2002 CPEO Military List Archive

From: CPEO Moderator <cpeo@cpeo.org>
Date: 15 Apr 2002 23:07:32 -0000
Reply: cpeo-military
Subject: [CPEO-MEF] Suit Filed to Stop Military Contamination of Eagle River Flat
CHICKALOON TRIBE                        

For Immediate Release                   
Contact: Pamela Miller, (907) 222-7714,
April 15, 2002 
Alaska Community Action on Toxics

Public Interest Groups File Suit to Stop Military Contamination 
of Eagle River Flats at Fort Richardson, AK

(Anchorage) Today, groups announce their citizens? lawsuit under the 
Clean Water Act to compel the United States Department of the Army and 
Department of Defense to address on-going pollution and safety hazards 
associated with past and present bombing of Eagle River Flats. The Army 
uses Eagle River Flats, an extensive wetlands area on Cook Inlet near 
Anchorage, for military bombing and training exercises. More than 10,000 
unexploded bombs and other munitions contaminate the Eagle River Flats, 
yet the Army refuses to remediate the dangers posed by the presence of 
unexploded ordnance on Eagle River Flats. 

Attorneys for the groups filed the lawsuit in the United States District 
Court in Anchorage on Friday, shortly after the Department of Defense 
terminated negotiations following ten months of discussion with the 
groups aimed at reaching settlement of the plaintiffs? claims.

?The military has polluted our traditional lands and waters with 
impunity,? said Janet Daniels of the Chickaloon Tribe and board member 
of Alaska Community Action on Toxics. ?We are seeking to correct this 
serious environmental injustice and hold the military accountable for 
their dangerous actions.?

Due to a high level of environmental pollution, the Environmental 
Protection Agency placed Fort Richardson on the National Priorities 
(Superfund) List of polluted sites in 1994. The groups allege violations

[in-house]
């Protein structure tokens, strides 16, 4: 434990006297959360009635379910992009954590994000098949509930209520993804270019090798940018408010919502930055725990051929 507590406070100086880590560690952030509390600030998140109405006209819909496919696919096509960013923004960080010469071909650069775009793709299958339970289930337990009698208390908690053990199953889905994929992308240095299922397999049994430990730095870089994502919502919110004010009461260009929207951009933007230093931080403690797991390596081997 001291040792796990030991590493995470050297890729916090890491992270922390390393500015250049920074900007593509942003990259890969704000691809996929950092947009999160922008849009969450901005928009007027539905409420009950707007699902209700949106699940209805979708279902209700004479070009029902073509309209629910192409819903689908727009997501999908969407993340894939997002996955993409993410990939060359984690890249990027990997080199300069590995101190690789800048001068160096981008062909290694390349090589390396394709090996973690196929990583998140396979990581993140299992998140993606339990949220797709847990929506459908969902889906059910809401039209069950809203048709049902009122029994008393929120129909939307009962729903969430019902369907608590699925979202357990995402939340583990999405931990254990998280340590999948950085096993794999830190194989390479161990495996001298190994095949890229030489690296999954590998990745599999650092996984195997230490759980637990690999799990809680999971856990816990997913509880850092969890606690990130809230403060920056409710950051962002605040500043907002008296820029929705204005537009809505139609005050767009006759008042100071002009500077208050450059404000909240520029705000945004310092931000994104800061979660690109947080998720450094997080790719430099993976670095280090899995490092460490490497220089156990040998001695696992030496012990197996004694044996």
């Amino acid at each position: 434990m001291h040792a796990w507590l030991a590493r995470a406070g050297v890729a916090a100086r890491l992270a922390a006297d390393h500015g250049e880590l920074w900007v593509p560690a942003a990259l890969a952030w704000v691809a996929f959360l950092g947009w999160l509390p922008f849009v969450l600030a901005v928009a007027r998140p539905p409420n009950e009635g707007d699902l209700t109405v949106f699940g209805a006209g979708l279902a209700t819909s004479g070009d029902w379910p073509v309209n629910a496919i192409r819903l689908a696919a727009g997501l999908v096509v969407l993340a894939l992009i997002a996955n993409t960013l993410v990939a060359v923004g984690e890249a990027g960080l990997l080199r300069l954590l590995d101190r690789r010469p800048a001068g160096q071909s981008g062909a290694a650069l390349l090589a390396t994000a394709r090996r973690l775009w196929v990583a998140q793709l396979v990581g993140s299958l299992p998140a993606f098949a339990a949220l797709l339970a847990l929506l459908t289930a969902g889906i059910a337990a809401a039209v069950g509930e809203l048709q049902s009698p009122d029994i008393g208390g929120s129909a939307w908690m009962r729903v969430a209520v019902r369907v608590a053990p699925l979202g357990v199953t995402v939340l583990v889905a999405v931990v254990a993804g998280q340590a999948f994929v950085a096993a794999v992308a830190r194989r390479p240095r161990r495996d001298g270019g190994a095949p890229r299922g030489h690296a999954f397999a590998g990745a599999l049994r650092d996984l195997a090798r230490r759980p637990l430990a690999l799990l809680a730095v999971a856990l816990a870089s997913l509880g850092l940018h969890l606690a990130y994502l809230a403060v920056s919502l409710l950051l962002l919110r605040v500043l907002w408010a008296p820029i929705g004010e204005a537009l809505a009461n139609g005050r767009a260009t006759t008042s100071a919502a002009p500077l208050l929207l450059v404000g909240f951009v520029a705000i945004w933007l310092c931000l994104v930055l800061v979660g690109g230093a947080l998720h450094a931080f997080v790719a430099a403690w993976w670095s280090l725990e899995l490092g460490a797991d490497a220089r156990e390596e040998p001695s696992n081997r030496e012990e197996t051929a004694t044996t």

by the Army of the federal Clean Water Act; Comprehensive Environmental 
Response, Compensation, and Liability Act (CERCLA); the Federal Facility 
Agreement for Fort Richardson; and the Solid Waste Disposal Act. 

?We will not allow the United States military to operate above the law. 
In a democracy, it shouldn?t be that way,? said Pamela Miller, Director 
of Alaska Community Action on Toxics. The Army continues to discharge 
hazardous munitions into the waters of the Eagle River delta without a 
required federal Clean Water Act permit.

The Army?s past and present discharge of munitions releases harmful 
chemicals such as RDX, 2,4-DNT, heavy metals, and other high explosive 
and propellant compounds. The presence of such toxic chemicals and the 
safety hazards of unexploded ordnance present a substantial danger to 
wildlife and people. Army documents reveal that hunters and other 
persons enter the Eagle River Flats impact area because no physical 
barriers prevent access. After thousands of waterfowl deaths, the Army 
began to remediate white phosphorus contamination from their use of 
incendiary weapons on Eagle River Flats, but they have failed to address 
the larger problem of continuing pollution from unexploded bombs and 
other munitions.

Unexploded ordnance may also exist in, on, and/or under lands and waters 
outside the current boundaries of Fort Richardson, including the waters 
of Knik Arm. For example, the Army historically used approximately 2 
million acres in the vicinity of Fort Richardson (the Fort currently 
consists of about 60,000 acres) for military training, including